Karl fine-tuned the point this way: “When you’re at anchor, the dishes have to be washed and dried and put away, not because I said so. I don’t know how many times we’ve had to shake out at 3 a.m. when the weather turned around and we needed to hustle ourselves off a lee shore. The boat has to be ready to go. The people have to be ready.”

Leaving California, then 13-year-old Casey wrote in his journal, “So far the most annoying thing is that I don’t know any Spanish, so if someone comes up to me I will have absolutely no idea what they’re saying.” Now his Spanish is so good that the school plans to pull the support plug soon and pitch him into the Spanish-speaking pool.

But I’ve just made things sound too easy. For a reality check, let’s drop into Casey’s Facebook posting of last September 21, soon after the opening of the fall semester. There we find him telling his friends, “I wish I could wake up tomorrow and know Spanish.” A simple declarative sentence, that, but I suspect it is meant to be read IN CAPITAL LETTERS WITH A TWIST OF AGONY! Because nothing comes easy.

The must-have item in Casey’s grade is the Rubik’s Cube, and you won’t beat Casey at that game. He’s the master of the boat’s systems too (“good to have around,” says mom) and he’s a Mexico cruiser-net’s go-to guy for computer issues. Or let me put it this way. He’s no longer doing a blog, but when he was, he launched with voice-recognition software.

Fifth-grader Patrick discovered a while back the pleasures of a good swordfight with another boat kid, and his stick collection has since become a major storage issue. Patrick leads all hikes, with stick/sword in hand to clear the way. He also fights imaginary enemies on board, battles that involve dodging, lunging, and dying. All on a pitching deck. Prompting Casey to ask, “Mom, should we be more worried that he’s fighting imaginary enemies or that he seems to be losing?”

on_guardPatrick on duty

The sun was bright at 20 degrees north, and the Valle de Vallarta was heating and drawing in the seabreeze right on schedule. We could look across the whole of Bahia de Banderas, from Cabo Corientes on the south to Punta Mita on the north, and the sweep of the shoreline between. Away over yonder somewhere was artsy, counterculture Yelapa, where the hip live semi-outdoors in palapas and that’s all anybody needs after two sips of raicia. Mismaloya, where the Elizabeth Taylor-Richard Burton scandal put Puerto Vallarta on the map during the filming of Night of the Iguana. The towers of the modern city of Puerto Vallarta itself. The towers of pristine, secured Nuevo Vallarta. Blue mountains backing all.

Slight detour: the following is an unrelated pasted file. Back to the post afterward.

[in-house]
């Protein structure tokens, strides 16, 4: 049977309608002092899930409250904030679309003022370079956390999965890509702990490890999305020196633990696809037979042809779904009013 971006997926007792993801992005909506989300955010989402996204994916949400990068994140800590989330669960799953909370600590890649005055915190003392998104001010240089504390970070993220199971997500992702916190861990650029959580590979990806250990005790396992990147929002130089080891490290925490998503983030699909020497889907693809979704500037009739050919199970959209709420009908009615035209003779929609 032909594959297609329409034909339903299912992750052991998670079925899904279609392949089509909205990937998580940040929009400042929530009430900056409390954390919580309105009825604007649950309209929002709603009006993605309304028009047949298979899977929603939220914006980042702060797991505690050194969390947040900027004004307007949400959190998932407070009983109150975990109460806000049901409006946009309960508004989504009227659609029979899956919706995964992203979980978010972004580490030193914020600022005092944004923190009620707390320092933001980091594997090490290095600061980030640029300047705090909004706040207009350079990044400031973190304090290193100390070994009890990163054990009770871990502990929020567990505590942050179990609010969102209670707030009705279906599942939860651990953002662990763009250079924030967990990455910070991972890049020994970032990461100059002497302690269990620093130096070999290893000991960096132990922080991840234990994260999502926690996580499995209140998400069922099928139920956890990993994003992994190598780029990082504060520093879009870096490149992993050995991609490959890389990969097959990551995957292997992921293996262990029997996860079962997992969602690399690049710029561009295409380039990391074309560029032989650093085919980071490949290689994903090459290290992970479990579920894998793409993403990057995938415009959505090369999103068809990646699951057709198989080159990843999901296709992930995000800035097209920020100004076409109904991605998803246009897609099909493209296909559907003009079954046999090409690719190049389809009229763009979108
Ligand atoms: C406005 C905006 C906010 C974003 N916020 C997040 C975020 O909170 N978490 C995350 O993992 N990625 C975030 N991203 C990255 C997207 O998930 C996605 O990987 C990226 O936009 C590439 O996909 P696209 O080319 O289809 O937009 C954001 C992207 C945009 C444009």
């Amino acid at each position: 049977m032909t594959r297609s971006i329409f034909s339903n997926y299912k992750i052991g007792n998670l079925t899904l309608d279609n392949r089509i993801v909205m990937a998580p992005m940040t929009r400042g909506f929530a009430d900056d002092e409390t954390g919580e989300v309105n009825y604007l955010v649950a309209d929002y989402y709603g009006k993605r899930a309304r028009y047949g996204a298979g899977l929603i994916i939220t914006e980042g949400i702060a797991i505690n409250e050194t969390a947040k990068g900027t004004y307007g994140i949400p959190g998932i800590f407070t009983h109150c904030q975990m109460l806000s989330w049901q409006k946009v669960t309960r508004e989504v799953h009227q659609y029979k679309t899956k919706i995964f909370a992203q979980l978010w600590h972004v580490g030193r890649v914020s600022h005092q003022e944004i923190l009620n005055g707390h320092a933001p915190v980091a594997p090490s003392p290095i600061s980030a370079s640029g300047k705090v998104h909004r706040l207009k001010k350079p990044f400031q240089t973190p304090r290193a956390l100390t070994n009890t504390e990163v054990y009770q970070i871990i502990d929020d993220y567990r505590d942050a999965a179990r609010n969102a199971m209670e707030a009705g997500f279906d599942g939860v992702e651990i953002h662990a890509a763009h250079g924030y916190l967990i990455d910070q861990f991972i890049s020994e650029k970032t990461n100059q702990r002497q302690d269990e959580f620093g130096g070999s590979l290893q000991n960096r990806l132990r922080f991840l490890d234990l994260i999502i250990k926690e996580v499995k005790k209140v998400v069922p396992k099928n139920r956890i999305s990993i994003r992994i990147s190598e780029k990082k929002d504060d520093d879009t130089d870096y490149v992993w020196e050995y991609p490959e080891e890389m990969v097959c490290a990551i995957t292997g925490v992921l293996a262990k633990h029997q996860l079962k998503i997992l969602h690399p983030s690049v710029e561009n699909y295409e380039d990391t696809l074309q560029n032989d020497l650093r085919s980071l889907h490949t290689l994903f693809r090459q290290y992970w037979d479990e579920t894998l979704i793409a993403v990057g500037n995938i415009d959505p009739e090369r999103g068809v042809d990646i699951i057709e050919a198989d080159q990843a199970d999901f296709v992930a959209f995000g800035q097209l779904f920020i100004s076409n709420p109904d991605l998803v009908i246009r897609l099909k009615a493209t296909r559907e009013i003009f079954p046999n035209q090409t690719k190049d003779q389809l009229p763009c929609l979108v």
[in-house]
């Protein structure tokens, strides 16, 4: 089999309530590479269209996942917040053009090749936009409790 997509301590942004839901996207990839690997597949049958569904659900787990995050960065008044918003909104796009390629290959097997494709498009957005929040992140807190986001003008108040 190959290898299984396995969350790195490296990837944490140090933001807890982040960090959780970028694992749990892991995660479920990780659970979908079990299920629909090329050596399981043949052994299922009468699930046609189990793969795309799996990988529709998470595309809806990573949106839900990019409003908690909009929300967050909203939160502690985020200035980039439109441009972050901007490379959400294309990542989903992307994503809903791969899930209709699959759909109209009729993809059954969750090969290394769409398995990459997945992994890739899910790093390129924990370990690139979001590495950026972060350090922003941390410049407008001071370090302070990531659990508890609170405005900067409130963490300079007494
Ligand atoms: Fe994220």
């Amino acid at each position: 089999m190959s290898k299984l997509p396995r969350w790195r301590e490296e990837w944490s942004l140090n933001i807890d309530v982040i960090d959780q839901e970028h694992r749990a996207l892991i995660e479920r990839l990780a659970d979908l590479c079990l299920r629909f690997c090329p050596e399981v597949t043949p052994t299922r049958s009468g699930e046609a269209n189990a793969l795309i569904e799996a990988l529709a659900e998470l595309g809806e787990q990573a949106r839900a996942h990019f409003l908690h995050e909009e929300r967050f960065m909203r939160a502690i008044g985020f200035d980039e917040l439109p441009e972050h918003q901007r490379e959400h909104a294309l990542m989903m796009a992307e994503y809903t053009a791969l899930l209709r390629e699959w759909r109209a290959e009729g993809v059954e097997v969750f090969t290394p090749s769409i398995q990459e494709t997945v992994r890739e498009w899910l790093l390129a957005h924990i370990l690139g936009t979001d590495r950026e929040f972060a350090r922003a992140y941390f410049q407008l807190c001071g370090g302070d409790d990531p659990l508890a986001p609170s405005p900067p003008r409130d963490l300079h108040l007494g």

I was the family’s guest for a day on Banderas Bay, easily one of the finest places in the world to sail, and this was the maiden voyage for the new mizzen.

4-P.A.C.K. is a Bruce Roberts-designed ketch named for Patrick.Andrea.Casey.Karl. A team, doing the international thing, their way.

Karl cast off the lines.

Casey had the helm. Tomorrow would be a school day, but not today.

The Waking
Theodore Roethke

I wake to sleep, and take my waking slow.
I feel my fate in what I cannot fear.
I learn by going where I have to go.
We think by feeling. What is there to know?
I hear my being dance from ear to ear.
I wake to sleep, and take my waking slow.
Of those so close beside me, which are you?
God bless the Ground! I shall walk softly there,
And learn by going where I have to go.
Light takes the Tree; but who can tell us how?
The lowly worm climbs up a winding stair;
I wake to sleep, and take my waking slow.
Great Nature has another thing to do
To you and me, so take the lively air,
And, lovely, learn by going where to go.
This shaking keeps me steady. I should know.
What falls away is always. And is near.
I wake to sleep, and take my waking slow.
I learn by going where I have to go.


“What I like about the cruising life is that it’s the National Geographic for real. People say they’d love to swim with the dolphins, well, look over the side of the boat and there are the dolphins. You want to see whales? Look over the side of the boat and there are the whales.” Patrick Matson-deKay

Casey_dolphinsPhoto by

Suns New Jerseys